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State v. Kingsley

Supreme Court of Kansas

June 2, 2017

State of Kansas, Appellee,
v.
Alan Kingsley, Appellant.

         SYLLABUS BY THE COURT

         1. K.S.A. 22-3504(1), which governs correction of illegal sentences, applies only under very limited circumstances. An illegal sentence under this statute is a sentence imposed by a court without jurisdiction; a sentence that does not conform to the statutory provision, either in the character or the term of the punishment authorized; or a sentence that is ambiguous with respect to the time and manner it is to be served.

         2. A claim that a sentence fails to conform to constitutional requirements is not a claim that the sentence fails to conform to statutory requirements as is necessary to come within the narrow definition of "illegal sentence" under K.S.A. 22-3504(1).

         Appeal from Sedgwick District Court; John J. Kisner, Jr., judge. Opinion filed June 2, 2017. Affirmed.

          Michael P. Whalen and Krystle Dalke, of Law Office of Michael P. Whalen, of Wichita, were on the brief for appellant.

          Boyd K. Isherwood, assistant district attorney, Marc Bennett, district attorney, and Derek Schmidt, attorney general, were on the brief for appellee.

          OPINION

          Biles, J.

         Alan W. Kingsley was convicted of first-degree premeditated murder for a 1991 killing. The jury recommended a hard 40 life sentence, which the district court imposed. Kingsley now claims the sentence was illegal because it was based on an incorrect criminal history score and that his due process rights were violated when his sentence was imposed based on that error. The district court summarily rejected these claims, and we affirm.

         Factual and Procedural Background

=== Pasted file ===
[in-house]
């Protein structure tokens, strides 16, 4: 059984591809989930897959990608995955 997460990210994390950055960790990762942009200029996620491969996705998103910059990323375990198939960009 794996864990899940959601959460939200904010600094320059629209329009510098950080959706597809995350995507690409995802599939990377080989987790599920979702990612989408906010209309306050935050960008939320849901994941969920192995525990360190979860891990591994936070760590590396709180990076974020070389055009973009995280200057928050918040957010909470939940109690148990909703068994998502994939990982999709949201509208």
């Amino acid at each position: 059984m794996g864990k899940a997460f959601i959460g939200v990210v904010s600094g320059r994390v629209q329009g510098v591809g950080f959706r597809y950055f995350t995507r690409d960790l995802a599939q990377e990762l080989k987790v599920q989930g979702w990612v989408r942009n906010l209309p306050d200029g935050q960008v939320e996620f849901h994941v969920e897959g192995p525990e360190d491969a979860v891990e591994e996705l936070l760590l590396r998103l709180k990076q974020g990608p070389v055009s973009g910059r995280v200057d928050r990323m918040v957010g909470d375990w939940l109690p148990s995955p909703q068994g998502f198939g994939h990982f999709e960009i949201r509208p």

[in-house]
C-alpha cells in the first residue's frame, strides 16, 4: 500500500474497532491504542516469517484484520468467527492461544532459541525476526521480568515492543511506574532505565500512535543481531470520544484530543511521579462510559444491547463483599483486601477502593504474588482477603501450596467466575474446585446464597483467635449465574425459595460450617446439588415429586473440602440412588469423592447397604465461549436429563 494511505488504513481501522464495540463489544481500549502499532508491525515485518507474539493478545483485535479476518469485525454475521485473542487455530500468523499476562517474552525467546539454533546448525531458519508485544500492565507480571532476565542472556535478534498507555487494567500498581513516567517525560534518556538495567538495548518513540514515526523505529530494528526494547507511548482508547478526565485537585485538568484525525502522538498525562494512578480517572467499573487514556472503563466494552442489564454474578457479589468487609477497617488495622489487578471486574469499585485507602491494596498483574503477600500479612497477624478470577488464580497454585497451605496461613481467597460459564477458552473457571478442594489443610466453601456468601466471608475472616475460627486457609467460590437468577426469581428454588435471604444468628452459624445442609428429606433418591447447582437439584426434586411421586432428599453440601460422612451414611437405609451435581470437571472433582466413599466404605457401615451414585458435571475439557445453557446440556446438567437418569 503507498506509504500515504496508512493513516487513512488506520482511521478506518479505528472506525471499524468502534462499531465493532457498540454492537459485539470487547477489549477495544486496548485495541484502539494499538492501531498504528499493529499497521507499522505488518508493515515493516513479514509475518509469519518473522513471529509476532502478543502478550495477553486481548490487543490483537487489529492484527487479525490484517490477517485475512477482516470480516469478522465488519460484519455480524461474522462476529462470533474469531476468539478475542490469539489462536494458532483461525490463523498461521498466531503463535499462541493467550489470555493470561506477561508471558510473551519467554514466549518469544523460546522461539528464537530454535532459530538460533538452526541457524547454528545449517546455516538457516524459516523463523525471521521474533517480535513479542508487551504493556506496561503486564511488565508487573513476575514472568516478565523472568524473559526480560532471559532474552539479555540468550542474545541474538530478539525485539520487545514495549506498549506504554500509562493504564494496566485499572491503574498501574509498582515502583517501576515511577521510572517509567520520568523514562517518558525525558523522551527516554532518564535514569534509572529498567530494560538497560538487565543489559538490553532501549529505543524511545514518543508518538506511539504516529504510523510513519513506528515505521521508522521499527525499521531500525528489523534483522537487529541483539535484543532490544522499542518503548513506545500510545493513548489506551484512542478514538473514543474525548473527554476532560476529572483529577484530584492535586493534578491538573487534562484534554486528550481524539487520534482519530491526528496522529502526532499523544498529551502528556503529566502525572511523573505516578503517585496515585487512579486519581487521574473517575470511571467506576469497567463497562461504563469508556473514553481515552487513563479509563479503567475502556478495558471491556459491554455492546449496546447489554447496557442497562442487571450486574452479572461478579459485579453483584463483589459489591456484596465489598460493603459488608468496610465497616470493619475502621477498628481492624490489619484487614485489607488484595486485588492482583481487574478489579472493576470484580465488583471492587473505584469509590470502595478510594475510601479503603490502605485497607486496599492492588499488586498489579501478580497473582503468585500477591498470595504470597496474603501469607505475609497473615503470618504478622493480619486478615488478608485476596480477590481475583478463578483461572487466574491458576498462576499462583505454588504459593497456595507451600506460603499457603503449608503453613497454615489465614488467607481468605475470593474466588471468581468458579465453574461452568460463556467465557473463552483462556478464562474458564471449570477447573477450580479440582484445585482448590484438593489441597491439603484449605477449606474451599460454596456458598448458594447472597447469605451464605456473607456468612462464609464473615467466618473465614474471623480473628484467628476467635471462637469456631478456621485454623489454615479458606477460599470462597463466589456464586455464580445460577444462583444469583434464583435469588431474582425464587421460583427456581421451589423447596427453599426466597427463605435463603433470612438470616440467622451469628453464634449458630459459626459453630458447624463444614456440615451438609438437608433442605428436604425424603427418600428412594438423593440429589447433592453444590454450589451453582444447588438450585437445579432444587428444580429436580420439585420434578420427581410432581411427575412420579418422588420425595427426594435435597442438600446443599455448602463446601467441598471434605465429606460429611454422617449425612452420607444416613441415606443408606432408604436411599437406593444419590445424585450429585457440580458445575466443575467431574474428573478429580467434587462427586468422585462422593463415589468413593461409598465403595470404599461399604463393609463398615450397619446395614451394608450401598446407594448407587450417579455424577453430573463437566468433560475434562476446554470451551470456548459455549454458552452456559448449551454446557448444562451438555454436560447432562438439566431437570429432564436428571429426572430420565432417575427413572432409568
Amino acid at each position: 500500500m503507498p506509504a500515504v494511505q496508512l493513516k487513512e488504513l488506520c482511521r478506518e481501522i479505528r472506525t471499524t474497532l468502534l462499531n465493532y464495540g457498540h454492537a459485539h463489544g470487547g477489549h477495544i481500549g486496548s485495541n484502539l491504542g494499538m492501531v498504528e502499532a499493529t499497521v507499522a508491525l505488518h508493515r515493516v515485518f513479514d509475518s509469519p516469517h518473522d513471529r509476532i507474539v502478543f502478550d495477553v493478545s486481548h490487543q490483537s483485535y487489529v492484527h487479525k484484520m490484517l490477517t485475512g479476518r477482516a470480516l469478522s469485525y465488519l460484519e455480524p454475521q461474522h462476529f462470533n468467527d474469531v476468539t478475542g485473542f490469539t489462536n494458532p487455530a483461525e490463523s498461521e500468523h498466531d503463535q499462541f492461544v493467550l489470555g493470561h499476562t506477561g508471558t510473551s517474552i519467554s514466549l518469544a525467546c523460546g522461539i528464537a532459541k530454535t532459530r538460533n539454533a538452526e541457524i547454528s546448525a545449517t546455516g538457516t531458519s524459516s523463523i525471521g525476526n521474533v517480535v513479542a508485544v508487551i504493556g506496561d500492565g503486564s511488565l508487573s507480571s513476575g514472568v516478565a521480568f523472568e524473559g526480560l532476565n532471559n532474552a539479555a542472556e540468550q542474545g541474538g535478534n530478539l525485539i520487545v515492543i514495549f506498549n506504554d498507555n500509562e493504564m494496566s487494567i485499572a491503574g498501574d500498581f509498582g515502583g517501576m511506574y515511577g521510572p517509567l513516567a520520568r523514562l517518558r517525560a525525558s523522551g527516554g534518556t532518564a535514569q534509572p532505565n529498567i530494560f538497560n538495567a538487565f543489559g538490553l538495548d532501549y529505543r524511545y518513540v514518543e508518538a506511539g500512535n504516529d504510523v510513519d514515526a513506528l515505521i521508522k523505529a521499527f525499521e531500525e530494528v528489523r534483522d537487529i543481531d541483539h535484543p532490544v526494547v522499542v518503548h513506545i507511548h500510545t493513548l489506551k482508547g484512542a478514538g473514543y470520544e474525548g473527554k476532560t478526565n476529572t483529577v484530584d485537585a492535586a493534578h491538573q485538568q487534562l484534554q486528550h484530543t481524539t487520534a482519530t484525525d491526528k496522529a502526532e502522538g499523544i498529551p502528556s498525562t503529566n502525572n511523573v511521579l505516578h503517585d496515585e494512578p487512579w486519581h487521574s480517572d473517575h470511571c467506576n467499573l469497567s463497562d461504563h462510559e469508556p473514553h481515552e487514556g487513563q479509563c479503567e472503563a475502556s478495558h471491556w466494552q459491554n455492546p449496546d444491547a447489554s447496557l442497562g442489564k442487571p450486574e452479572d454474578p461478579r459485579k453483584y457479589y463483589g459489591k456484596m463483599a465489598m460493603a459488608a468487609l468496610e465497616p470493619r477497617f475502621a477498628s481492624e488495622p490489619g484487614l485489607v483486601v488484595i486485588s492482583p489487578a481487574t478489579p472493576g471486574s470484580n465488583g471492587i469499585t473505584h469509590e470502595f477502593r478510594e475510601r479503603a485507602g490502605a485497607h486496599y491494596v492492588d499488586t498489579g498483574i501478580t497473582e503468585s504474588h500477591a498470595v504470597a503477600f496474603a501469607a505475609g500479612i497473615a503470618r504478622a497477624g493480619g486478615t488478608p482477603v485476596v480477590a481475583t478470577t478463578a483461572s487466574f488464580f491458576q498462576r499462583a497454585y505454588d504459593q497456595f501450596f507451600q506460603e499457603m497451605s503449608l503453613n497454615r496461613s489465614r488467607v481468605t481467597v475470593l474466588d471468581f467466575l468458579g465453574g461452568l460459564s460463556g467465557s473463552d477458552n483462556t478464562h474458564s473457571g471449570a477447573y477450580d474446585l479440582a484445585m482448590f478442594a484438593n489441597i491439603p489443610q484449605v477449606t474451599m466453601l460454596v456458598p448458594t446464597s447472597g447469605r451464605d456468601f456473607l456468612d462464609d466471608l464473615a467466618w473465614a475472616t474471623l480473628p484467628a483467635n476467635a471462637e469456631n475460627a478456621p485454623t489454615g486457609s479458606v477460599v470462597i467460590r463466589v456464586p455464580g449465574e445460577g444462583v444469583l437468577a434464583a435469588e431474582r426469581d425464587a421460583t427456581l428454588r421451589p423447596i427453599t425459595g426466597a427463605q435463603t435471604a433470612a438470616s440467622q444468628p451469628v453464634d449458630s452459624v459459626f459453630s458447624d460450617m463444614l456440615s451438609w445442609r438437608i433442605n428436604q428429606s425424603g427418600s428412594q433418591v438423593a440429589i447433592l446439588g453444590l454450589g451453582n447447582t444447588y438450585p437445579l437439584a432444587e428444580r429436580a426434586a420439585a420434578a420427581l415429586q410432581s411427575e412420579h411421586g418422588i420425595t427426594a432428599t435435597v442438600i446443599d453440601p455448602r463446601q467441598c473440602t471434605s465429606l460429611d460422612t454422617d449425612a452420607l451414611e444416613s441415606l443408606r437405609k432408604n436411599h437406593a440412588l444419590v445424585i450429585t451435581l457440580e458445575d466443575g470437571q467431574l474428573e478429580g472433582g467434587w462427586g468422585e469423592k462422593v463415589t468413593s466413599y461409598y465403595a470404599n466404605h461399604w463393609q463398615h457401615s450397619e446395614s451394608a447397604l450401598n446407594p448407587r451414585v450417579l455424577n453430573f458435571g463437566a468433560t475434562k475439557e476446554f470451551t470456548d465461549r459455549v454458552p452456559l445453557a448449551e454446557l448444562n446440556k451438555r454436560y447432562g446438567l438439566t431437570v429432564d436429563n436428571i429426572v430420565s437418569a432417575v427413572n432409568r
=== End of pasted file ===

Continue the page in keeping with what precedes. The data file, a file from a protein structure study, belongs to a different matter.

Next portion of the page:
A jury convicted Kingsley of four 1991 crimes: first-degree murder on the alternative theories of both premeditated and felony murder, aggravated robbery, aggravated arson, and forgery. As part of the proceedings, the jury found three aggravating circumstances: (1) Kingsley committed the crime for pecuniary gain; (2) he committed the crime to avoid or prevent arrest or prosecution; and (3) he committed the crime in an especially heinous, atrocious, or cruel manner. It also found the aggravating circumstances were not outweighed by any mitigating circumstances and recommended a hard 40 life sentence.

         The sentencing court accepted the jury's recommendation. In doing so, the court noted its "discretion . . . [was] extremely limited" under the hard 40 sentencing statute. The court first concluded there was sufficient evidence to support the findings of aggravating circumstances. Next, it reviewed each of the factors enumerated in K.S.A. 21-4606-the statute that provided the general rule at that time on ascertaining the minimum prison term to be imposed on a person convicted of a crime. In reviewing one of the factors, "the defendant's history of prior criminal activity, " the court noted:

"The presentence investigation indicates that he does have a significant history of prior criminal activity in the State of Florida. Seems to reflect convictions for forgery, possession of cocaine, burglary, robbery, and it is not certain from the record I've received whether or not he was convicted of hit and run with personal injury involved, although there have certainly been two arrests for his and run with personal injury and with property damage. The report I have received discloses that in Florida, anyway, he is categorized as a habitual felony offender."

         In addition to the hard 40 sentence, the court imposed respective 15-year-to-life sentences for aggravated robbery and aggravated arson, and a 1- to 5-year sentence for forgery. The court ordered that the aggravated arson and forgery sentences run consecutive to the murder and aggravated robbery sentences, which were also to run consecutive to one another.

         On direct appeal, this court vacated the aggravated arson conviction and remanded the case for resentencing on the lesser charge of arson. State v. Kingsley, 252 Kan. 761, 782, 851 P.2d 370 (1993). But the court affirmed the hard 40 sentence. 252 Kan. at 796. At resentencing, the district court imposed a 5- to 20-year sentence for arson. The net result of these proceedings was that Kingsley was ...


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